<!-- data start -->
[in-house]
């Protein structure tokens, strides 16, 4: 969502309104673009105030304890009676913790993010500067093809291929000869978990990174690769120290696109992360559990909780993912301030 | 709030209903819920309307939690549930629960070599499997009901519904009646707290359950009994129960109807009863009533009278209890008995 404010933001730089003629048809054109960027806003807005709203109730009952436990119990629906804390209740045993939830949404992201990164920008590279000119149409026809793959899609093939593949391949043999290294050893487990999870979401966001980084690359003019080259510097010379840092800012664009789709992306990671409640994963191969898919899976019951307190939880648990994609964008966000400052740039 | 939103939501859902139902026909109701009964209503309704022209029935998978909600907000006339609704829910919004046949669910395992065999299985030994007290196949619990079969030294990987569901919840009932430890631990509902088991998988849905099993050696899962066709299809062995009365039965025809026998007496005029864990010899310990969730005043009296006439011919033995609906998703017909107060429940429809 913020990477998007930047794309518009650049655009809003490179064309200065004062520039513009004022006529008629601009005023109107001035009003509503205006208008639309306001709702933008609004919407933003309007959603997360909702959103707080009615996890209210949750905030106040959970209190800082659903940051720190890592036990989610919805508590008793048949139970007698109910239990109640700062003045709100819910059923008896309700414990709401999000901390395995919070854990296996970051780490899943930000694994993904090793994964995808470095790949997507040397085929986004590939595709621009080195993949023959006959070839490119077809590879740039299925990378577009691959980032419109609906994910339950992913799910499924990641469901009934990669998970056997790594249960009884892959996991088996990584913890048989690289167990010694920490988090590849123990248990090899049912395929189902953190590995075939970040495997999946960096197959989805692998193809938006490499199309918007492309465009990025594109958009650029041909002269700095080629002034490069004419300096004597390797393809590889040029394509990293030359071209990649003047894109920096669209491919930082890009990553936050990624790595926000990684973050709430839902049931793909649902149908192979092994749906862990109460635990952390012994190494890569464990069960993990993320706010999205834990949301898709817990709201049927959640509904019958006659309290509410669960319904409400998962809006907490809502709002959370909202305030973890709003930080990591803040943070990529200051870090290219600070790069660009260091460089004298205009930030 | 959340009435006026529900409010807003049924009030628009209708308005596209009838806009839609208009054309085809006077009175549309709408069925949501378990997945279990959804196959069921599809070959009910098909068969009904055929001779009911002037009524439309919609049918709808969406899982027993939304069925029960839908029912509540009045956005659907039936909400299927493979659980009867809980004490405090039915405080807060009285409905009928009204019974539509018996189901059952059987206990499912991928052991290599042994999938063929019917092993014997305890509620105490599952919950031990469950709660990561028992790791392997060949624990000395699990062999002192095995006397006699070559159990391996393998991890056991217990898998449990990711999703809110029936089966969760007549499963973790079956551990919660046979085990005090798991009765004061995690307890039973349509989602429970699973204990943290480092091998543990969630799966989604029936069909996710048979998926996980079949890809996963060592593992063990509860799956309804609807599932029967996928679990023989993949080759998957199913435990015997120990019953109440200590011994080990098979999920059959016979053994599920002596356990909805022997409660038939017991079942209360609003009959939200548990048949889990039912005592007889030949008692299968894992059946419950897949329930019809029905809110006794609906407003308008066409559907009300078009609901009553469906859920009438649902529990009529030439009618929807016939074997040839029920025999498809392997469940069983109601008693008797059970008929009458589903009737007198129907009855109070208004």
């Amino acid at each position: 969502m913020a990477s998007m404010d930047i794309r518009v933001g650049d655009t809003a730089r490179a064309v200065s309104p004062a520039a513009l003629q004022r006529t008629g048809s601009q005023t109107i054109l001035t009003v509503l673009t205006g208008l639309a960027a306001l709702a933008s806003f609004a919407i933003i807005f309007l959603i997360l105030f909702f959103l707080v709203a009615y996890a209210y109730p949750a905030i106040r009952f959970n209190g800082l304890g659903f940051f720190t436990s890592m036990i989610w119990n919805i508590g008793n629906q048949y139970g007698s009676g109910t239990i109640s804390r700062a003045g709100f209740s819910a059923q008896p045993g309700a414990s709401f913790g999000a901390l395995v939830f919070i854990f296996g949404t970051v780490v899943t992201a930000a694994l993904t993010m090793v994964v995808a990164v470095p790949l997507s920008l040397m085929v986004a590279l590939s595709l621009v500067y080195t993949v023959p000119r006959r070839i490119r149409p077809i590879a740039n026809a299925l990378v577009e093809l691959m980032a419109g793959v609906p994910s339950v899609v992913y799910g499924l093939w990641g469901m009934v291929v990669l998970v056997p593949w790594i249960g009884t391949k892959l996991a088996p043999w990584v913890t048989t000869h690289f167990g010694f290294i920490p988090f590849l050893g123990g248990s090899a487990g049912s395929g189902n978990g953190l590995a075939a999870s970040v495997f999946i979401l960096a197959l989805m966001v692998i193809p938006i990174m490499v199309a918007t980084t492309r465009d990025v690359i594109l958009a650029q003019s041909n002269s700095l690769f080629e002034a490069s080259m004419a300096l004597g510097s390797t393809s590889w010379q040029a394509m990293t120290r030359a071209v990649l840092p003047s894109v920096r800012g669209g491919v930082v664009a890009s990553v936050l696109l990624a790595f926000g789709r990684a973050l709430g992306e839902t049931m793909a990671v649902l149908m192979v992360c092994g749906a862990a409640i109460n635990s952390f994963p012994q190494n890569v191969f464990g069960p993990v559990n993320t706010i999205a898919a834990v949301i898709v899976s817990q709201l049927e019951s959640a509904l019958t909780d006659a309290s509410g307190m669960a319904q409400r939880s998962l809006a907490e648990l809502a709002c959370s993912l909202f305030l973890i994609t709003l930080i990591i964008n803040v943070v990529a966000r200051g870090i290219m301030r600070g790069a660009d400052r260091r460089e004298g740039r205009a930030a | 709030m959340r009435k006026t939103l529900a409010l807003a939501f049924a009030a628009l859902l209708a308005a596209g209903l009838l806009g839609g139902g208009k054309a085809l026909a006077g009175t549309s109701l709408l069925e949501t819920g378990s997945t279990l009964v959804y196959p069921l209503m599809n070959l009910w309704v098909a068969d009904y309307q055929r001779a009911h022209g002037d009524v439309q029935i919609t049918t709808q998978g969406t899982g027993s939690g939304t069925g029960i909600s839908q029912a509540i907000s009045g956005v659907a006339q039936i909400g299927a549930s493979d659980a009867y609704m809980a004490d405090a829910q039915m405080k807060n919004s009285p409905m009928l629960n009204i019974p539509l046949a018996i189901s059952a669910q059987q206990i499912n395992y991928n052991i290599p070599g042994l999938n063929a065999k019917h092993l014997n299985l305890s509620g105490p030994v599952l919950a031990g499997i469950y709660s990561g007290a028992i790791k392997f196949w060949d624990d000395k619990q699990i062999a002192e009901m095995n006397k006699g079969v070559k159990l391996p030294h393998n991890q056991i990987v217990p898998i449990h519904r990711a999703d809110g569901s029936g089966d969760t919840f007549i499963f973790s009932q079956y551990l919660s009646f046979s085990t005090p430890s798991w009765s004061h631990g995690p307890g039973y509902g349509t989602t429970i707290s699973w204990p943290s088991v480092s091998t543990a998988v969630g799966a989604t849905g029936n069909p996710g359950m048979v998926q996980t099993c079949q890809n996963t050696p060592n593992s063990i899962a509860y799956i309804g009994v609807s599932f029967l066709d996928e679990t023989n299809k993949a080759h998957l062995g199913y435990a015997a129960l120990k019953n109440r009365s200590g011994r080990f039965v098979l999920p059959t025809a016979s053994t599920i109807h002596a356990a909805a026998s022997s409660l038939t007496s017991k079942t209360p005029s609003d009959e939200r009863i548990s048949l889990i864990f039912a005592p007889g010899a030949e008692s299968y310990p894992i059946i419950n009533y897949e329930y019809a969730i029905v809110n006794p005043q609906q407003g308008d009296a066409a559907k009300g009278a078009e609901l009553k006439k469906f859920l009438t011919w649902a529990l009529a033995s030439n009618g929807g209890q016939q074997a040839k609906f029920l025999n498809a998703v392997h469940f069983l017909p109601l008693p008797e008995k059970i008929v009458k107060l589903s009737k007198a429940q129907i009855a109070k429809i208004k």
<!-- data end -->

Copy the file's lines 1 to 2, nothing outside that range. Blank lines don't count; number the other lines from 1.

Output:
[in-house]
């Protein structure tokens, strides 16, 4: 969502309104673009105030304890009676913790993010500067093809291929000869978990990174690769120290696109992360559990909780993912301030 | 709030209903819920309307939690549930629960070599499997009901519904009646707290359950009994129960109807009863009533009278209890008995 404010933001730089003629048809054109960027806003807005709203109730009952436990119990629906804390209740045993939830949404992201990164920008590279000119149409026809793959899609093939593949391949043999290294050893487990999870979401966001980084690359003019080259510097010379840092800012664009789709992306990671409640994963191969898919899976019951307190939880648990994609964008966000400052740039 | 939103939501859902139902026909109701009964209503309704022209029935998978909600907000006339609704829910919004046949669910395992065999299985030994007290196949619990079969030294990987569901919840009932430890631990509902088991998988849905099993050696899962066709299809062995009365039965025809026998007496005029864990010899310990969730005043009296006439011919033995609906998703017909107060429940429809 913020990477998007930047794309518009650049655009809003490179064309200065004062520039513009004022006529008629601009005023109107001035009003509503205006208008639309306001709702933008609004919407933003309007959603997360909702959103707080009615996890209210949750905030106040959970209190800082659903940051720190890592036990989610919805508590008793048949139970007698109910239990109640700062003045709100819910059923008896309700414990709401999000901390395995919070854990296996970051780490899943930000694994993904090793994964995808470095790949997507040397085929986004590939595709621009080195993949023959006959070839490119077809590879740039299925990378577009691959980032419109609906994910339950992913799910499924990641469901009934990669998970056997790594249960009884892959996991088996990584913890048989690289167990010694920490988090590849123990248990090899049912395929189902953190590995075939970040495997999946960096197959989805692998193809938006490499199309918007492309465009990025594109958009650029041909002269700095080629002034490069004419300096004597390797393809590889040029394509990293030359071209990649003047894109920096669209491919930082890009990553936050990624790595926000990684973050709430839902049931793909649902149908192979092994749906862990109460635990952390012994190494890569464990069960993990993320706010999205834990949301898709817990709201049927959640509904019958006659309290509410669960319904409400998962809006907490809502709002959370909202305030973890709003930080990591803040943070990529200051870090290219600070790069660009260091460089004298205009930030 | 959340009435006026529900409010807003049924009030628009209708308005596209009838806009839609208009054309085809006077009175549309709408069925949501378990997945279990959804196959069921599809070959009910098909068969009904055929001779009911002037009524439309919609049918709808969406899982027993939304069925029960839908029912509540009045956005659907039936909400299927493979659980009867809980004490405090039915405080807060009285409905009928009204019974539509018996189901059952059987206990499912991928052991290599042994999938063929019917092993014997305890509620105490599952919950031990469950709660990561028992790791392997060949624990000395699990062999002192095995006397006699070559159990391996393998991890056991217990898998449990990711999703809110029936089966969760007549499963973790079956551990919660046979085990005090798991009765004061995690307890039973349509989602429970699973204990943290480092091998543990969630799966989604029936069909996710048979998926996980079949890809996963060592593992063990509860799956309804609807599932029967996928679990023989993949080759998957199913435990015997120990019953109440200590011994080990098979999920059959016979053994599920002596356990909805022997409660038939017991079942209360609003009959939200548990048949889990039912005592007889030949008692299968894992059946419950897949329930019809029905809110006794609906407003308008066409559907009300078009609901009553469906859920009438649902529990009529030439009618929807016939074997040839029920025999498809392997469940069983109601008693008797059970008929009458589903009737007198129907009855109070208004």